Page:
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Airlines Lift Profits on Stronger Fares

Wednesday, 24 Oct 2012 | 5:00 PM ET
Lucidio Studio | Photographer's Choice | Getty Images

Despite jet fuel prices holding at a higher level in the third quarter, two airlines reported strong earnings and reiterated their plans to limit the number of seats they plan to put in the air.

That move is good news for investors, but not for travelers who see higher fares as we head into the holiday season. (Read More: Thanksgiving Flights Will Cost More This Year.)

Delta: Limited capacity, stronger corporate travel revenue

The country's second largest airline earned just over a billion dollars in the third quarter. Excluding special items, the airline earned $768 million, or $.90 per share; that was a penny below wall street estimates.

In the quarter Delta took market share from corporate travel accounts. Delta admits some of that improvement with business flyers stemmed from business flyers frustrated by the cancellations and poor on-time performances at American and United Airlines . However, Delta believes the impact was modest. Still, Delta earned 3 percent more per passenger in the third quarter due stronger pricing. (Read More: US Tops Business Travel Spending, but Not for Long.)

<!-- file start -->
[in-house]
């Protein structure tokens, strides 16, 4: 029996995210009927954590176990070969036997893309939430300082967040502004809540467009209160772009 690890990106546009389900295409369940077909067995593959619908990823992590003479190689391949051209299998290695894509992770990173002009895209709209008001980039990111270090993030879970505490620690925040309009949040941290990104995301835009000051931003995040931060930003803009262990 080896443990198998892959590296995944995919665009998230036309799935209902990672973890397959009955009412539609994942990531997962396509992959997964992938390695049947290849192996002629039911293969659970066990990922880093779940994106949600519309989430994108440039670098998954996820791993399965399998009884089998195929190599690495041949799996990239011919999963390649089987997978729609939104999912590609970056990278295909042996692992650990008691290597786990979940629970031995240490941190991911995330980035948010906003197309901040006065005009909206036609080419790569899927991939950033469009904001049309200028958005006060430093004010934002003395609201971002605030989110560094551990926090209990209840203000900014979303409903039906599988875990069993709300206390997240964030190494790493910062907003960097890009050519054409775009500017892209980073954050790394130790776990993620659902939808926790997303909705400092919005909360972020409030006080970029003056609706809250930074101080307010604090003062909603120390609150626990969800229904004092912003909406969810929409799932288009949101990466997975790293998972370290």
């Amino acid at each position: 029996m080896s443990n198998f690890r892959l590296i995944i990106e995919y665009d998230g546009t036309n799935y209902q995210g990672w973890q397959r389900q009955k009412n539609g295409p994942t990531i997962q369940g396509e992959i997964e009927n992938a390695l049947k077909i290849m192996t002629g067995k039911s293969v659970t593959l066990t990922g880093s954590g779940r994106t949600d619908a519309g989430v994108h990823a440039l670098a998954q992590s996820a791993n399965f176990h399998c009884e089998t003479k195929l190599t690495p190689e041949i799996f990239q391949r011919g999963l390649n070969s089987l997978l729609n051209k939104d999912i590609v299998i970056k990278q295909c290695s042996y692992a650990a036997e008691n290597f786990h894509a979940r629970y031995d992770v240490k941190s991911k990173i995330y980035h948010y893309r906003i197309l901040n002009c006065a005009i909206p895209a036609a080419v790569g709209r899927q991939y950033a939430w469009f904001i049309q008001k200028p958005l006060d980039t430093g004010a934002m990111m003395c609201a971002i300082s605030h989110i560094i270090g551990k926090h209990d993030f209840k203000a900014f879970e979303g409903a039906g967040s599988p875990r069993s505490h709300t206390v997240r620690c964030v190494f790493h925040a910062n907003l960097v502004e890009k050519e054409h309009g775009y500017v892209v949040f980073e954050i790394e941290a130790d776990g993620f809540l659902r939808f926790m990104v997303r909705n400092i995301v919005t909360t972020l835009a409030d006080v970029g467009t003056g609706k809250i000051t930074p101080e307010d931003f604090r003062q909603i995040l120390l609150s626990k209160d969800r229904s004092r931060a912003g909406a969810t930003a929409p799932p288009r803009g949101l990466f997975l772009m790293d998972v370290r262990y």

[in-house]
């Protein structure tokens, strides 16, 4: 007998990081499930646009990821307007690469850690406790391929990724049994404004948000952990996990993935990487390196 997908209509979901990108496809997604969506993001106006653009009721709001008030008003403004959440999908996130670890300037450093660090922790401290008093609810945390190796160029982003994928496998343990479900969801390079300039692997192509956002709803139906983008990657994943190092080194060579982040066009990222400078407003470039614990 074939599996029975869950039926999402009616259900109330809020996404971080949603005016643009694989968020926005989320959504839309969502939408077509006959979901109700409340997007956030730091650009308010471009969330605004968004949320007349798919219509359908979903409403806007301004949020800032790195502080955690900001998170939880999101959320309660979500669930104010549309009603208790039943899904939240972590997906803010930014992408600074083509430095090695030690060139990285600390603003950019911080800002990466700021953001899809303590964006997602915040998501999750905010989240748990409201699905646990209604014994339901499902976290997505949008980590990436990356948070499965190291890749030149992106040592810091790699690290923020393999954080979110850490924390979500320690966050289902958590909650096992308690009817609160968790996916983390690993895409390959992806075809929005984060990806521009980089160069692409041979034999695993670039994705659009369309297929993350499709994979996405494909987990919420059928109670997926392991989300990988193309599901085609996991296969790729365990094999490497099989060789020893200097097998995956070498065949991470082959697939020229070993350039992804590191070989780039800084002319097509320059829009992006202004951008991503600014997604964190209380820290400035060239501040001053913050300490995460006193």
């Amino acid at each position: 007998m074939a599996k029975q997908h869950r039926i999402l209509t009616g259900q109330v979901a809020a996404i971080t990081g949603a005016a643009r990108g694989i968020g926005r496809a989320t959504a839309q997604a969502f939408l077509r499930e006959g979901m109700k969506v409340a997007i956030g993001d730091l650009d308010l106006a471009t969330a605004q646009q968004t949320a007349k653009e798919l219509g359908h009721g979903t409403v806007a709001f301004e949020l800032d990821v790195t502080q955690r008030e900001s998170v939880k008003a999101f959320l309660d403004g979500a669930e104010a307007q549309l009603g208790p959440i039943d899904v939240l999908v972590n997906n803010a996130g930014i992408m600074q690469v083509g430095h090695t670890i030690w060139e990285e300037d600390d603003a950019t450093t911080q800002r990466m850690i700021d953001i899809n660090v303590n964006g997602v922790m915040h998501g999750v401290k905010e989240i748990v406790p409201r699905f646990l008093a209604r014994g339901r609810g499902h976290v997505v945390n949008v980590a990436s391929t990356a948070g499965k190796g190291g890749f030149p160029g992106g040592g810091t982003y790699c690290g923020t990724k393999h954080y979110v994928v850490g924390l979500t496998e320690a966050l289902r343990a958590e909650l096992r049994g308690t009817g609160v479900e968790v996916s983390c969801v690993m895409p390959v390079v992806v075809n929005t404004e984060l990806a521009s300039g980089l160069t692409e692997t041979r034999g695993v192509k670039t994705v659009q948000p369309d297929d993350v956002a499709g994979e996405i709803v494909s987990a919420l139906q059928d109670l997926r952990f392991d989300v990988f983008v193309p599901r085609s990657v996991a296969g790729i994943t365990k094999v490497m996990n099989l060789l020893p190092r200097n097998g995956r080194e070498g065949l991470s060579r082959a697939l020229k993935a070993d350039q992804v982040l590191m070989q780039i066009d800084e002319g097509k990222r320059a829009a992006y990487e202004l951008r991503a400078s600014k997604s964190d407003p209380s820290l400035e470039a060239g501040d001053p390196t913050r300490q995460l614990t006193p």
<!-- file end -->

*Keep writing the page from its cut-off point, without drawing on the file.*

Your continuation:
Rundown on Airlines Quarterly Numbers
CNBC's Phil LeBeau has the earnings results for Boeing, Delta, and US Airways.

US Airways: Profits Double with Strong Margins

US Airways , also profiting by limiting capacity, posted Q3 earnings more than double what they were in the same quarter last year.

The Phoenix-based airline earned $192 million dollars, excluding special charges. It beat the street estimates by 6 cents earning $0.98/per share. US Airways posted an operating margin of 7.6 percent and more importantly for investors, forecast strong revenue for the remainder of the year.

US Airways is in the midst of discussing a possible merger with American Airlines, but executives did not comment on that possibility during the company's earnings call. (Read More: How an American-US Airways Merger Could Impact Travelers.)

—By CNBC's Phil LeBeau
@LeBeauCarNews


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